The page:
Stolen Generation header image

Between 1910 and the 1970s*, many First Nations children were forcibly removed from their families as a result of various government policies.

Between 1910 and the 1970s*, many First Nations children were forcibly removed from their families as a result of various government policies. The generations of children removed under these policies became known as the Stolen Generations. The policies of child removal left a legacy of trauma and loss that continues to affect First Nations communities, families and individuals today.

What happened and why?

The forcible removal of First Nations children from their families was part of the policy of Assimilation, which was based on the misguided assumption that the lives of First Nations people would be improved if they became part of white society. It proposed that First Nations people should be allowed to ‘die out’ through a process of natural elimination, or, where possible, assimilated into the white community. [1]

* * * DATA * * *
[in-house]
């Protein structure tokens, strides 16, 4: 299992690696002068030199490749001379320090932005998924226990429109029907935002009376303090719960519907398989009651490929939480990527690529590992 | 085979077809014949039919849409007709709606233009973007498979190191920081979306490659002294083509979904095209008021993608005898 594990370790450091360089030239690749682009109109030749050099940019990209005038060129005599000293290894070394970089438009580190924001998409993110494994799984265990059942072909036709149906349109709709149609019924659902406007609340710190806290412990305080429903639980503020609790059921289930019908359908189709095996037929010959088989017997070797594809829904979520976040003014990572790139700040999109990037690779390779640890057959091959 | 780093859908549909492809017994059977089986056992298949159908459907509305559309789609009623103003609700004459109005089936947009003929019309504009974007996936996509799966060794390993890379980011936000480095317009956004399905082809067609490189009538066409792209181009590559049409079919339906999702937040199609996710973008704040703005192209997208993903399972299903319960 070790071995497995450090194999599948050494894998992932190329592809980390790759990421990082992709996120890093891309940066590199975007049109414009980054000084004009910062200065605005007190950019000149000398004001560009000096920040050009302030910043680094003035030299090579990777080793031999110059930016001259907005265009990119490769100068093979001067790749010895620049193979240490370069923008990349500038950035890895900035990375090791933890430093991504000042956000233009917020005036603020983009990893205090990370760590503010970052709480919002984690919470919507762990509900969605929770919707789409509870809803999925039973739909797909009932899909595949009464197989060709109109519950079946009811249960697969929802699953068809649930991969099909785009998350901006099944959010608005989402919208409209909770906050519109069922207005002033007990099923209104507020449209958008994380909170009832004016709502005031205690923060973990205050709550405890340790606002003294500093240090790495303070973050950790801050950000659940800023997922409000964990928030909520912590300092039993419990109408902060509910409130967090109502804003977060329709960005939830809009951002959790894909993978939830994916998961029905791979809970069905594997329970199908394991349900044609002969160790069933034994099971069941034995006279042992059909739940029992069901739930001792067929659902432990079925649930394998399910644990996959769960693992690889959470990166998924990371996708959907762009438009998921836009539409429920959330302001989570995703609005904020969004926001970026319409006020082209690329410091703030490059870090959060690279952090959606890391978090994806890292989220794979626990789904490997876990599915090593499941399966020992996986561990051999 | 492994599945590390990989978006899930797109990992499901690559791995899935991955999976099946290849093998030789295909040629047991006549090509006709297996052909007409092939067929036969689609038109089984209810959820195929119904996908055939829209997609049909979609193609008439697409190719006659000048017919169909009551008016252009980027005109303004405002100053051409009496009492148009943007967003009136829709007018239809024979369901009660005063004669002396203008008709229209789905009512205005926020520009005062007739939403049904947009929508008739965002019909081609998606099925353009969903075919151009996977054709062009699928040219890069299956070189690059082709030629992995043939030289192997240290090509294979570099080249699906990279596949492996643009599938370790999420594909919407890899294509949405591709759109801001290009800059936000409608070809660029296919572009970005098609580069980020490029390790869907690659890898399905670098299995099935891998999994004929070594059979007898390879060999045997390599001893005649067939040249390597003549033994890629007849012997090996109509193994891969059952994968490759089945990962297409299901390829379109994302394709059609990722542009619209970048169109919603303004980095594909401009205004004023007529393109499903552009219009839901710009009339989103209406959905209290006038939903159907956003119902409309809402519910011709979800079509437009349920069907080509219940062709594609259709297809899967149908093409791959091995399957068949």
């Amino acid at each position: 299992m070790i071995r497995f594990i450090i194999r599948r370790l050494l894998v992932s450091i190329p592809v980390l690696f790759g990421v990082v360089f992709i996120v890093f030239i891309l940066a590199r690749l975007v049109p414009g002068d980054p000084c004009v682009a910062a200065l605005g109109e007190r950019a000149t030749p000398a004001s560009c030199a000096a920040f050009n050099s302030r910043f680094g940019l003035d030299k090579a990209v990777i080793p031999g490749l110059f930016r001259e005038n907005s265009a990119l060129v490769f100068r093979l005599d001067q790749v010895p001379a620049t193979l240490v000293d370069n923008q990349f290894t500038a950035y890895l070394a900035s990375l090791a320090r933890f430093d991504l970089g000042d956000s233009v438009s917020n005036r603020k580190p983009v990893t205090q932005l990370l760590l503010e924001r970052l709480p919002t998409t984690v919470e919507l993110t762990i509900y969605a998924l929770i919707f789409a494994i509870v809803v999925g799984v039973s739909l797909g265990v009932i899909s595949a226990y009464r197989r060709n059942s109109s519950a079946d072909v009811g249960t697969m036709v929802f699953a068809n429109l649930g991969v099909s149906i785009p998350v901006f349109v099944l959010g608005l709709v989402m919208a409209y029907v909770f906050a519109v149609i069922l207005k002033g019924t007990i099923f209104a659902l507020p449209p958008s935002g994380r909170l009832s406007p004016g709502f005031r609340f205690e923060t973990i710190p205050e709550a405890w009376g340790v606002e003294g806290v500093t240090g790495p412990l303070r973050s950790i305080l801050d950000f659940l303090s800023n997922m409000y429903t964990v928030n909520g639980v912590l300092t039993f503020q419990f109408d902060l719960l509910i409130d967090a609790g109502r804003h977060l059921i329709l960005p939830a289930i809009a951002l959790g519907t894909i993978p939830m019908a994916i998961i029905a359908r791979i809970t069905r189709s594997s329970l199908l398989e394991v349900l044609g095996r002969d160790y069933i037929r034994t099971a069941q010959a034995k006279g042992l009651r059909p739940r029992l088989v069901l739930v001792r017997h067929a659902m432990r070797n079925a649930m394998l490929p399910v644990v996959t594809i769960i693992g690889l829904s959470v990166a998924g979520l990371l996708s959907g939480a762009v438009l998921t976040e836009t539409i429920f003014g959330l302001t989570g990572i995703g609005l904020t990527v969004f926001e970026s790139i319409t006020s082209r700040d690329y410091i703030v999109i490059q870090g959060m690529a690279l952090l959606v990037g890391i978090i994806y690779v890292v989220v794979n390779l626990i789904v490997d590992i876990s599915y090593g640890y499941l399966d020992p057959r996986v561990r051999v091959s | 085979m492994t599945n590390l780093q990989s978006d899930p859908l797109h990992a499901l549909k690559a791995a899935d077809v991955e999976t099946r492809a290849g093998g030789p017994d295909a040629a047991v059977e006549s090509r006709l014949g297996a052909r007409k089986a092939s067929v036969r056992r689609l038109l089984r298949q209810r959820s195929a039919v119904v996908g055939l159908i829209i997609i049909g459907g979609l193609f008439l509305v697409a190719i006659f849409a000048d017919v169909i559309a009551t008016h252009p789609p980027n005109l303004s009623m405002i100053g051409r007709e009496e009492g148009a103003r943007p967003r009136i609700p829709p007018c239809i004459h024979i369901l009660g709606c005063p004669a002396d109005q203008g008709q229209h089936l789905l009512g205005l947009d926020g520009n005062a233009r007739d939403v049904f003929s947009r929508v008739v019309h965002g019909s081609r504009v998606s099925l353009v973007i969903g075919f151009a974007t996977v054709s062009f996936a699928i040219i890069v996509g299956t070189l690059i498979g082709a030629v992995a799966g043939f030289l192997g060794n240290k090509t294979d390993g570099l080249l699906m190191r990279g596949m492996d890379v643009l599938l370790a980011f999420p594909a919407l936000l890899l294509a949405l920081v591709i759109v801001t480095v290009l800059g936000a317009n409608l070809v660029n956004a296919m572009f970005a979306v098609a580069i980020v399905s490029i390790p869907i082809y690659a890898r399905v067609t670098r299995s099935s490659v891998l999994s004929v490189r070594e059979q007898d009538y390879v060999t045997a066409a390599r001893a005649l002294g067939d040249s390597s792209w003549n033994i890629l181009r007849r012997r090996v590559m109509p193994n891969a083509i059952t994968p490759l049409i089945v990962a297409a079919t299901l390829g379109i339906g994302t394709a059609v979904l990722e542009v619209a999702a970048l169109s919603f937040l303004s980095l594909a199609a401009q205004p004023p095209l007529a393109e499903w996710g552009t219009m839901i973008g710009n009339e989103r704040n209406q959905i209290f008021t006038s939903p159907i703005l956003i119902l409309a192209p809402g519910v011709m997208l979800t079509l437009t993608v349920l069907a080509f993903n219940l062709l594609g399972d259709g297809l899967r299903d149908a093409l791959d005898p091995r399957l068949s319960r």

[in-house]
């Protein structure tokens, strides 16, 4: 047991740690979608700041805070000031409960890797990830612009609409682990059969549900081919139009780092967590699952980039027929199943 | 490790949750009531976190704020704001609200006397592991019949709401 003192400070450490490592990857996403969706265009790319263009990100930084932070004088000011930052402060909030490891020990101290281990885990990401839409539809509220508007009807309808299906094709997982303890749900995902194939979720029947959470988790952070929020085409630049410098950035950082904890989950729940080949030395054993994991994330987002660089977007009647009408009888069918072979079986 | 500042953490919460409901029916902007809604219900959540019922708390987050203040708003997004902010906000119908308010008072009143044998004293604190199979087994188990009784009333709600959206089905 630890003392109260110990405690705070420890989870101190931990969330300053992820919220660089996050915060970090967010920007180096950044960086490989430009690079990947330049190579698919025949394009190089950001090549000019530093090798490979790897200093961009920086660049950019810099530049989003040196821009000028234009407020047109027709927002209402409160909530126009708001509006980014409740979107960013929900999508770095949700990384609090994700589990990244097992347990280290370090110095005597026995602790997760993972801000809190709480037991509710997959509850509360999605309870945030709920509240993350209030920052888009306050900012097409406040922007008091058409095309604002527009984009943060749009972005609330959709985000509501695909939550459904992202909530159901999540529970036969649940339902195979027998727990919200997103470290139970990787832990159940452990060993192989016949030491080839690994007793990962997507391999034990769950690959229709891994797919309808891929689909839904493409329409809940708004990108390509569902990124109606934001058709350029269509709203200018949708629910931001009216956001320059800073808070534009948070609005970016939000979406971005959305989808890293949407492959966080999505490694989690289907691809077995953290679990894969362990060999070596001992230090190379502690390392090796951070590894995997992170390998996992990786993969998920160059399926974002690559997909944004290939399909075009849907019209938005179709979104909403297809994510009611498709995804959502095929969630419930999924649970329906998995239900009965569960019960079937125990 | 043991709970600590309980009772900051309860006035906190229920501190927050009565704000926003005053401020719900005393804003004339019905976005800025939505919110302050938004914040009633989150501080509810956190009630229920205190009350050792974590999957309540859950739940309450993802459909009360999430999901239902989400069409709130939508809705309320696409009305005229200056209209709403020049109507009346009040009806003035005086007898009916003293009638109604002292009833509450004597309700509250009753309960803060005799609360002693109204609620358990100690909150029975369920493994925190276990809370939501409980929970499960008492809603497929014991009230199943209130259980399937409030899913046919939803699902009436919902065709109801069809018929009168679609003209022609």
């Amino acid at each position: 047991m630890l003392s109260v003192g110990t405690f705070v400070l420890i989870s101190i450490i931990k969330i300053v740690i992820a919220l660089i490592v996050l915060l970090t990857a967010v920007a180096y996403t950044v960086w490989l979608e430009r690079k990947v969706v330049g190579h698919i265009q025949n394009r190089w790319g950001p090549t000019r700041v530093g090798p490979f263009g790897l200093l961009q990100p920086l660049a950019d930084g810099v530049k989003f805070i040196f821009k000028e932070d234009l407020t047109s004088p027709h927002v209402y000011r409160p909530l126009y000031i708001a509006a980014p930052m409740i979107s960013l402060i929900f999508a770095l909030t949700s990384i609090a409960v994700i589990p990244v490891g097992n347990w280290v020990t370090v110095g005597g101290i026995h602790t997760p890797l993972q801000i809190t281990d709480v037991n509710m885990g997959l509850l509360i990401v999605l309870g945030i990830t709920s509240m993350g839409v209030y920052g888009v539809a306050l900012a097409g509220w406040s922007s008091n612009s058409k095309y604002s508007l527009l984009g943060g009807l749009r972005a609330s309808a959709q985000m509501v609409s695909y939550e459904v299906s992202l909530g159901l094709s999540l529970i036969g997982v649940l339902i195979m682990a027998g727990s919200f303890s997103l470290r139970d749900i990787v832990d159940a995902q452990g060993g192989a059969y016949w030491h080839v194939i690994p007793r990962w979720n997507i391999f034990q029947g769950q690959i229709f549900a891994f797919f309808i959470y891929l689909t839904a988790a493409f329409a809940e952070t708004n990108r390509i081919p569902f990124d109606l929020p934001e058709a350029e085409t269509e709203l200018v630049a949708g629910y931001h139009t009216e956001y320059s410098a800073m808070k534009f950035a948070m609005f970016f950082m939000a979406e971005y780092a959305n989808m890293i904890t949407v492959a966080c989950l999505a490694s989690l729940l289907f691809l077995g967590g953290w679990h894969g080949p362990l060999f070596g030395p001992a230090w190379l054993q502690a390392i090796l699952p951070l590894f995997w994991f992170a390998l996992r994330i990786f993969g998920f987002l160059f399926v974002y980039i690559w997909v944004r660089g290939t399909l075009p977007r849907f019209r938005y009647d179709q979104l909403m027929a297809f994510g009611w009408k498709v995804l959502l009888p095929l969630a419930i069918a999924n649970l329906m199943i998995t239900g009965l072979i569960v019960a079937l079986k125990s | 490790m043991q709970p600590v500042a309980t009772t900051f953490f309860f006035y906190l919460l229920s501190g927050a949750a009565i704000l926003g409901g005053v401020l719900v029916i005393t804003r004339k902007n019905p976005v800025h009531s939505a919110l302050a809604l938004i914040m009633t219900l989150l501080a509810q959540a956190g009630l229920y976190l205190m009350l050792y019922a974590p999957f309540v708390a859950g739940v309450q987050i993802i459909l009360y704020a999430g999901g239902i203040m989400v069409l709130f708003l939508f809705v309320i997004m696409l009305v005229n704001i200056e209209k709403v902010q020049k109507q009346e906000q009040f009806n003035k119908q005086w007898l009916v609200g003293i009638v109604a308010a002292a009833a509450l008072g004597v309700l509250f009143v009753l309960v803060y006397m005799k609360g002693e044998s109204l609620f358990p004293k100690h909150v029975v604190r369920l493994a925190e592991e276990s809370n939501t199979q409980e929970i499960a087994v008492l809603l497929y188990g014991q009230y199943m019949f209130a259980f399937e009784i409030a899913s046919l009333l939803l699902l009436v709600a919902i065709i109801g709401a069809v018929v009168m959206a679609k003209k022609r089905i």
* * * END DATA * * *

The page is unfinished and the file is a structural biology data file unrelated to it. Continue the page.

Policies focused on assimilating children as they were considered more adaptable to white society than adults. Children of First Nations and white parentage were particularly vulnerable to removal because authorities thought these children could be assimilated more easily into the white community due to their lighter skin colour.[2] 

Children taken from their parents were taught to reject their heritage and were forced to adopt white culture. The children’s names were often changed, and many children were forbidden from speaking First Nations languages. Some children were adopted by white families, and many children were placed in institutions where abuse and neglect were common.[3] First Nations people who were removed were left with lifelong trauma and were never treated as equal to non-Indigenous Australians.